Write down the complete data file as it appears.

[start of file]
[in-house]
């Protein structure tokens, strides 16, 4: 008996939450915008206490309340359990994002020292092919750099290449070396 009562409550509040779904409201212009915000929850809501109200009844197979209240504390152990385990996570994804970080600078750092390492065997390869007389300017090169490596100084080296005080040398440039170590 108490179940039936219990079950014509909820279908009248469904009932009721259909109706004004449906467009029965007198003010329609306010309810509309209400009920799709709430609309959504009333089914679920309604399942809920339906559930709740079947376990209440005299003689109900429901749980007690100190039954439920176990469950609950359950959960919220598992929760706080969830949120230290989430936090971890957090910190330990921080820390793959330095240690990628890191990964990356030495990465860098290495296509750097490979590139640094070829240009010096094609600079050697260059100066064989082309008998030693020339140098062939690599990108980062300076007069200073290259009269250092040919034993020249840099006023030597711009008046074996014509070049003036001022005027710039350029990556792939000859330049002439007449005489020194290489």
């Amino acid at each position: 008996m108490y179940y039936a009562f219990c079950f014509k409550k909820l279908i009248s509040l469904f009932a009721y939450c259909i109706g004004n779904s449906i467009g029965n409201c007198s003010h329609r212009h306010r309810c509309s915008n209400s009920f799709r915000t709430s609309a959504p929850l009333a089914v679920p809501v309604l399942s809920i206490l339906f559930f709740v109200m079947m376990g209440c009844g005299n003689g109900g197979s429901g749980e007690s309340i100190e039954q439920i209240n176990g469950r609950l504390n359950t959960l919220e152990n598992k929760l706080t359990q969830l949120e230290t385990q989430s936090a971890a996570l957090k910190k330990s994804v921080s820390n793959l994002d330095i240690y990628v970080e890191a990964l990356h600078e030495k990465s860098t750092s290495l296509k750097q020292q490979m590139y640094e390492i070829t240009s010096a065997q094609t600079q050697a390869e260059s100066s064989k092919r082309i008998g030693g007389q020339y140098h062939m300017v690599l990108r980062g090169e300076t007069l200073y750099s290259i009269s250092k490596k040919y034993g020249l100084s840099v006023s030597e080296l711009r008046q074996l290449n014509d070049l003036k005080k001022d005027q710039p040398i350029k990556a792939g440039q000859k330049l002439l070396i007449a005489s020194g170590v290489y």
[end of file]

[in-house]
């Protein structure tokens, strides 16, 4: 008996939450915008206490309340359990994002020292092919750099290449070396 009562409550509040779904409201212009915000929850809501109200009844197979209240504390152990385990996570994804970080600078750092390492065997390869007389300017090169490596100084080296005080040398440039170590 108490179940039936219990079950014509909820279908009248469904009932009721259909109706004004449906467009029965007198003010329609306010309810509309209400009920799709709430609309959504009333089914679920309604399942809920339906559930709740079947376990209440005299003689109900429901749980007690100190039954439920176990469950609950359950959960919220598992929760706080969830949120230290989430936090971890957090910190330990921080820390793959330095240690990628890191990964990356030495990465860098290495296509750097490979590139640094070829240009010096094609600079050697260059100066064989082309008998030693020339140098062939690599990108980062300076007069200073290259009269250092040919034993020249840099006023030597711009008046074996014509070049003036001022005027710039350029990556792939000859330049002439007449005489020194290489």
């Amino acid at each position: 008996m108490y179940y039936a009562f219990c079950f014509k409550k909820l279908i009248s509040l469904f009932a009721y939450c259909i109706g004004n779904s449906i467009g029965n409201c007198s003010h329609r212009h306010r309810c509309s915008n209400s009920f799709r915000t709430s609309a959504p929850l009333a089914v679920p809501v309604l399942s809920i206490l339906f559930f709740v109200m079947m376990g209440c009844g005299n003689g109900g197979s429901g749980e007690s309340i100190e039954q439920i209240n176990g469950r609950l504390n359950t959960l919220e152990n598992k929760l706080t359990q969830l949120e230290t385990q989430s936090a971890a996570l957090k910190k330990s994804v921080s820390n793959l994002d330095i240690y990628v970080e890191a990964l990356h600078e030495k990465s860098t750092s290495l296509k750097q020292q490979m590139y640094e390492i070829t240009s010096a065997q094609t600079q050697a390869e260059s100066s064989k092919r082309i008998g030693g007389q020339y140098h062939m300017v690599l990108r980062g090169e300076t007069l200073y750099s290259i009269s250092k490596k040919y034993g020249l100084s840099v006023s030597e080296l711009r008046q074996l290449n014509d070049l003036k005080k001022d005027q710039p040398i350029k990556a792939g440039q000859k330049l002439l070396i007449a005489s020194g170590v290489y």